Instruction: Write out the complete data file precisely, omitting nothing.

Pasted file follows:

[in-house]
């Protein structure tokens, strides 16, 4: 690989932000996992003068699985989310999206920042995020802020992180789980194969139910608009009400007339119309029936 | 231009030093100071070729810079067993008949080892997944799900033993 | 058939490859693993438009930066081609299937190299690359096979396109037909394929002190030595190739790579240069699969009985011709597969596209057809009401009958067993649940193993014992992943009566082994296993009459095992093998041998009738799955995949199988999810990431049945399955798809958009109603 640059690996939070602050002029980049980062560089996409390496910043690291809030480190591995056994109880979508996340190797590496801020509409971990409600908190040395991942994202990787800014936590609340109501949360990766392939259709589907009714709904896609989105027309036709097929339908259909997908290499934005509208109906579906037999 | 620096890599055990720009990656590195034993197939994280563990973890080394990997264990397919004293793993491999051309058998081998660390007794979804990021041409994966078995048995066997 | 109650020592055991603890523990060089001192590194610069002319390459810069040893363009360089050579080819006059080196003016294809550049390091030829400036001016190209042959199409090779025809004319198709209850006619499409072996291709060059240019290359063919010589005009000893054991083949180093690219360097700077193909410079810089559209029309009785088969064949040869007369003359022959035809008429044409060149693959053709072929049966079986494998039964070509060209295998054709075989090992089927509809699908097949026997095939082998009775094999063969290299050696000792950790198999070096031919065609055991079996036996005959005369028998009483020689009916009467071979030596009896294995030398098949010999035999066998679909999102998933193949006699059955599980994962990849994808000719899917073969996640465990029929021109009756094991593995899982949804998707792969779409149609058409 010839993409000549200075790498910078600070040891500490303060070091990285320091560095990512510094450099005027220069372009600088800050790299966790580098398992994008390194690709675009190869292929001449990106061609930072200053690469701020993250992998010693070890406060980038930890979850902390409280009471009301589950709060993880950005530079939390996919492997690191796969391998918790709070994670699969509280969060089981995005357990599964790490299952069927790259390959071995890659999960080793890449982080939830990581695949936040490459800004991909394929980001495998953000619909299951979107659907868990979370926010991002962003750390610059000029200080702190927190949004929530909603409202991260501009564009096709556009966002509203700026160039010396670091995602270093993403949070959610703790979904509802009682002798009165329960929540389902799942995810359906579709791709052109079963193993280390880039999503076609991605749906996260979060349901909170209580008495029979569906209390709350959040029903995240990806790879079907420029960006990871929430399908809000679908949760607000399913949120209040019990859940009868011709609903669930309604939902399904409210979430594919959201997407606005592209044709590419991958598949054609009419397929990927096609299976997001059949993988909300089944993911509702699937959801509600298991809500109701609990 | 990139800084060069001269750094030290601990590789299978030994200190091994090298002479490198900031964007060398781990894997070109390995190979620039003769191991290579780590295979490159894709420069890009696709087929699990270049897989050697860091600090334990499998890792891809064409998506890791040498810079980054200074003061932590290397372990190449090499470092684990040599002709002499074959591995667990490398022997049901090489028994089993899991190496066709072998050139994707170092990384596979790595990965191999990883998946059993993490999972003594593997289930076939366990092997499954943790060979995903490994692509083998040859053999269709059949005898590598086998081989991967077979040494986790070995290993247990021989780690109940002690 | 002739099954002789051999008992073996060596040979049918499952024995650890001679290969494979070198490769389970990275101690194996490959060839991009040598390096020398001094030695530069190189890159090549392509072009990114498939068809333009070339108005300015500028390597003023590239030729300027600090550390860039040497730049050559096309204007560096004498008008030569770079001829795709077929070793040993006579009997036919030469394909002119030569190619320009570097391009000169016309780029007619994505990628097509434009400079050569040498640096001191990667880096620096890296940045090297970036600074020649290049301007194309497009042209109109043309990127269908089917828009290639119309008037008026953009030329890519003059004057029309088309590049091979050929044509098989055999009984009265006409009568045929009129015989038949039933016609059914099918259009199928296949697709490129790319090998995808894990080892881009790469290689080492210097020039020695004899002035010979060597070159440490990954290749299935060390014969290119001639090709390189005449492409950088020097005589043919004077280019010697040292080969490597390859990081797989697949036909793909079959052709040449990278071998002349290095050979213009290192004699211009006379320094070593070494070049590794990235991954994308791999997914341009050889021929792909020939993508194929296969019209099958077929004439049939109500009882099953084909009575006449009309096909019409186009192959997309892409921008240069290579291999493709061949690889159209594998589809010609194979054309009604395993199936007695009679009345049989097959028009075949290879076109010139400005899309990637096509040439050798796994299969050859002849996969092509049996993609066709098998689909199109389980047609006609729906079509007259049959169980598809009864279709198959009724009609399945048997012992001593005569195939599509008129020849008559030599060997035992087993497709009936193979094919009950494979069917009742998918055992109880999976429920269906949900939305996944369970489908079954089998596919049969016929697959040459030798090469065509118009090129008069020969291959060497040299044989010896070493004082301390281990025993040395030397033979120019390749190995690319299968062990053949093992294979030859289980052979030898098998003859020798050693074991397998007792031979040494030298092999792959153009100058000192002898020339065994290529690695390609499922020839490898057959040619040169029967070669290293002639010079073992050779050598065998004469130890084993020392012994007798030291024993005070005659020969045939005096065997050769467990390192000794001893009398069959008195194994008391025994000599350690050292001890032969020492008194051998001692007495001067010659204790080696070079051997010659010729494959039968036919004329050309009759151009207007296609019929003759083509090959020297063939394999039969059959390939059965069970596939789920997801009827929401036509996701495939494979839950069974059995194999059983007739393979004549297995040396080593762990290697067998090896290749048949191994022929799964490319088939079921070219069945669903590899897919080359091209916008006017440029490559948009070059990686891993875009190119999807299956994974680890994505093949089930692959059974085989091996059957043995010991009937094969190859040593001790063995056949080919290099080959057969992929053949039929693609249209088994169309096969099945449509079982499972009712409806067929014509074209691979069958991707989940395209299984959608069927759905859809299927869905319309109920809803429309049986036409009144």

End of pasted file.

[in-house]
């Protein structure tokens, strides 16, 4: 690989932000996992003068699985989310999206920042995020802020992180789980194969139910608009009400007339119309029936 | 231009030093100071070729810079067993008949080892997944799900033993 | 058939490859693993438009930066081609299937190299690359096979396109037909394929002190030595190739790579240069699969009985011709597969596209057809009401009958067993649940193993014992992943009566082994296993009459095992093998041998009738799955995949199988999810990431049945399955798809958009109603 640059690996939070602050002029980049980062560089996409390496910043690291809030480190591995056994109880979508996340190797590496801020509409971990409600908190040395991942994202990787800014936590609340109501949360990766392939259709589907009714709904896609989105027309036709097929339908259909997908290499934005509208109906579906037999 | 620096890599055990720009990656590195034993197939994280563990973890080394990997264990397919004293793993491999051309058998081998660390007794979804990021041409994966078995048995066997 | 109650020592055991603890523990060089001192590194610069002319390459810069040893363009360089050579080819006059080196003016294809550049390091030829400036001016190209042959199409090779025809004319198709209850006619499409072996291709060059240019290359063919010589005009000893054991083949180093690219360097700077193909410079810089559209029309009785088969064949040869007369003359022959035809008429044409060149693959053709072929049966079986494998039964070509060209295998054709075989090992089927509809699908097949026997095939082998009775094999063969290299050696000792950790198999070096031919065609055991079996036996005959005369028998009483020689009916009467071979030596009896294995030398098949010999035999066998679909999102998933193949006699059955599980994962990849994808000719899917073969996640465990029929021109009756094991593995899982949804998707792969779409149609058409 010839993409000549200075790498910078600070040891500490303060070091990285320091560095990512510094450099005027220069372009600088800050790299966790580098398992994008390194690709675009190869292929001449990106061609930072200053690469701020993250992998010693070890406060980038930890979850902390409280009471009301589950709060993880950005530079939390996919492997690191796969391998918790709070994670699969509280969060089981995005357990599964790490299952069927790259390959071995890659999960080793890449982080939830990581695949936040490459800004991909394929980001495998953000619909299951979107659907868990979370926010991002962003750390610059000029200080702190927190949004929530909603409202991260501009564009096709556009966002509203700026160039010396670091995602270093993403949070959610703790979904509802009682002798009165329960929540389902799942995810359906579709791709052109079963193993280390880039999503076609991605749906996260979060349901909170209580008495029979569906209390709350959040029903995240990806790879079907420029960006990871929430399908809000679908949760607000399913949120209040019990859940009868011709609903669930309604939902399904409210979430594919959201997407606005592209044709590419991958598949054609009419397929990927096609299976997001059949993988909300089944993911509702699937959801509600298991809500109701609990 | 990139800084060069001269750094030290601990590789299978030994200190091994090298002479490198900031964007060398781990894997070109390995190979620039003769191991290579780590295979490159894709420069890009696709087929699990270049897989050697860091600090334990499998890792891809064409998506890791040498810079980054200074003061932590290397372990190449090499470092684990040599002709002499074959591995667990490398022997049901090489028994089993899991190496066709072998050139994707170092990384596979790595990965191999990883998946059993993490999972003594593997289930076939366990092997499954943790060979995903490994692509083998040859053999269709059949005898590598086998081989991967077979040494986790070995290993247990021989780690109940002690 | 002739099954002789051999008992073996060596040979049918499952024995650890001679290969494979070198490769389970990275101690194996490959060839991009040598390096020398001094030695530069190189890159090549392509072009990114498939068809333009070339108005300015500028390597003023590239030729300027600090550390860039040497730049050559096309204007560096004498008008030569770079001829795709077929070793040993006579009997036919030469394909002119030569190619320009570097391009000169016309780029007619994505990628097509434009400079050569040498640096001191990667880096620096890296940045090297970036600074020649290049301007194309497009042209109109043309990127269908089917828009290639119309008037008026953009030329890519003059004057029309088309590049091979050929044509098989055999009984009265006409009568045929009129015989038949039933016609059914099918259009199928296949697709490129790319090998995808894990080892881009790469290689080492210097020039020695004899002035010979060597070159440490990954290749299935060390014969290119001639090709390189005449492409950088020097005589043919004077280019010697040292080969490597390859990081797989697949036909793909079959052709040449990278071998002349290095050979213009290192004699211009006379320094070593070494070049590794990235991954994308791999997914341009050889021929792909020939993508194929296969019209099958077929004439049939109500009882099953084909009575006449009309096909019409186009192959997309892409921008240069290579291999493709061949690889159209594998589809010609194979054309009604395993199936007695009679009345049989097959028009075949290879076109010139400005899309990637096509040439050798796994299969050859002849996969092509049996993609066709098998689909199109389980047609006609729906079509007259049959169980598809009864279709198959009724009609399945048997012992001593005569195939599509008129020849008559030599060997035992087993497709009936193979094919009950494979069917009742998918055992109880999976429920269906949900939305996944369970489908079954089998596919049969016929697959040459030798090469065509118009090129008069020969291959060497040299044989010896070493004082301390281990025993040395030397033979120019390749190995690319299968062990053949093992294979030859289980052979030898098998003859020798050693074991397998007792031979040494030298092999792959153009100058000192002898020339065994290529690695390609499922020839490898057959040619040169029967070669290293002639010079073992050779050598065998004469130890084993020392012994007798030291024993005070005659020969045939005096065997050769467990390192000794001893009398069959008195194994008391025994000599350690050292001890032969020492008194051998001692007495001067010659204790080696070079051997010659010729494959039968036919004329050309009759151009207007296609019929003759083509090959020297063939394999039969059959390939059965069970596939789920997801009827929401036509996701495939494979839950069974059995194999059983007739393979004549297995040396080593762990290697067998090896290749048949191994022929799964490319088939079921070219069945669903590899897919080359091209916008006017440029490559948009070059990686891993875009190119999807299956994974680890994505093949089930692959059974085989091996059957043995010991009937094969190859040593001790063995056949080919290099080959057969992929053949039929693609249209088994169309096969099945449509079982499972009712409806067929014509074209691979069958991707989940395209299984959608069927759905859809299927869905319309109920809803429309049986036409009144």